During the six months prior to RPM, 64 participants were hospitalized 199 days, collectively, for the specific chronic diseases they were subsequently monitored for, but they were hospitalized only half as many days for those same diseases during the six months they spent on RPM.
Two years post-RPM, those same patients continued to manage their health conditions more successfully on their own, averaging only 18 hospital bed days every six months.
Those same patients had logged 27 visits to the emergency room in the six months prior to RPM. During their six months of monitoring, that number dropped to only five ER visits. And even two years after the monitoring was done, those same patients averaged only six visits every six months.
Grant administrators calculated that saved a whopping $1.22 million in charges every six months on hospital stays and ER visits combined.
Going out of state
Several years ago, using a grant from the federal Health Resources and Services Administration, Schwartz’s group developed a telehealth network with some Vidant Health hospitals and several primary and specialty clinics throughout North Carolina. Their aim was to prevent chronic-disease patients from rebounding into the hospital.
Over three years and 300-plus participants, glucose readings dropped an average of 6.02 percent and weight dropped 3.5 percent. Patients also saw lower blood pressures.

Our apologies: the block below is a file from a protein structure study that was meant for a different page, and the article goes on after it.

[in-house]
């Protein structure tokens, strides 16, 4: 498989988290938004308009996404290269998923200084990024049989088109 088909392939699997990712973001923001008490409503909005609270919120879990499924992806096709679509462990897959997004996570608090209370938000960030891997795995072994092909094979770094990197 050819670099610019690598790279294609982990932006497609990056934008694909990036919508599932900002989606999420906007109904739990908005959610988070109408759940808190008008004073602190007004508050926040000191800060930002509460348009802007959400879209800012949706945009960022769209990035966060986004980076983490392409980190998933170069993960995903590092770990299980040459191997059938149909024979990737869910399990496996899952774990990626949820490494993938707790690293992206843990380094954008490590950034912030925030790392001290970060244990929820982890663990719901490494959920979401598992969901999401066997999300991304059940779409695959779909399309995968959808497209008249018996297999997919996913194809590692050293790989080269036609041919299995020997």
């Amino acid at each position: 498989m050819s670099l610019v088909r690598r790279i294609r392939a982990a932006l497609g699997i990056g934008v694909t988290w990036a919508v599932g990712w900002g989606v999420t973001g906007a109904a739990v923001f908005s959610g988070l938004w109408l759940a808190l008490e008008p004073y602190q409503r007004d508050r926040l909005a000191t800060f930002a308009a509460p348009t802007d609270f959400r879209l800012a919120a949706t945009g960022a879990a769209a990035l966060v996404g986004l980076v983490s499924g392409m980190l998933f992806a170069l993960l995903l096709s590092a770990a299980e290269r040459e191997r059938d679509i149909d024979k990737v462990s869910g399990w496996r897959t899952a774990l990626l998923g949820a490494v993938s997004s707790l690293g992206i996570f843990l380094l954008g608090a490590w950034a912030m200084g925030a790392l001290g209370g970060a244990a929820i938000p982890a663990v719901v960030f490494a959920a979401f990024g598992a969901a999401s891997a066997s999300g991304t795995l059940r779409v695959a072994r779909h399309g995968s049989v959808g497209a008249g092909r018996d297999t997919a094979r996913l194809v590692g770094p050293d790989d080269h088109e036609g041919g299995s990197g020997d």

But changes in the state’s administration this past year and a new emphasis by the General Assembly on cutting budgets added up to loss of support for the project. It only continues because Vidant saw its worth, assuming funding, and even expanding it to all nine hospitals in its organization.
RCCHC was awarded a second round of funding this year through the federal Office of Rural Health Policy to advance RPM. But it won’t happen in North Carolina.
“We really wanted it to be in NC, but we couldn’t get the state to support it,” Schwartz said. “It’s just not a good environment for a federally funded project in our state right now. There’s too much flux. So we went out of state.”
All the way to Oregon, in fact. Two years ago, RCCHC joined the burgeoning Oregon Community Health Information Network (OCHIN), which boasts 60 community health centers nationwide. In a new public-private venture spanning three years, RCCHC aims to do RPM with 500 patients from one of OCHIN’s partners, Mosaic Community Health Center in rural Bend, Oregon.
Mosaic is part of an accountable care organization (ACO), and new federal rules allow RPM as a covered cost for Medicare and Medicaid patients, who receive the service as part of their overall care plan within an ACO. The fact that Oregon lawmakers accepted the federal government’s offer to extend Medicaid coverage to many of their state’s previously ineligible residents only added to the project’s appeal.
We’ll track these 500 patients through the whole system, demonstrate the pre- and post-involvement and distribute that information to all the health care partners involved, so we can prove the value proposition of RPM as a shared-savings component in an ACO model,” Schwartz said.
She said her team is excited about working with a community health center in which every patient has a payer source, as most Oregonians will be insured once the Affordable Care Act is fully implemented.
But fewer patients in North Carolina will reap the benefits of a telehealth initiative originating in the northeast corner of their own state.
Tomorrow: Technology creates new opportunities for care. But will North Carolinians benefit?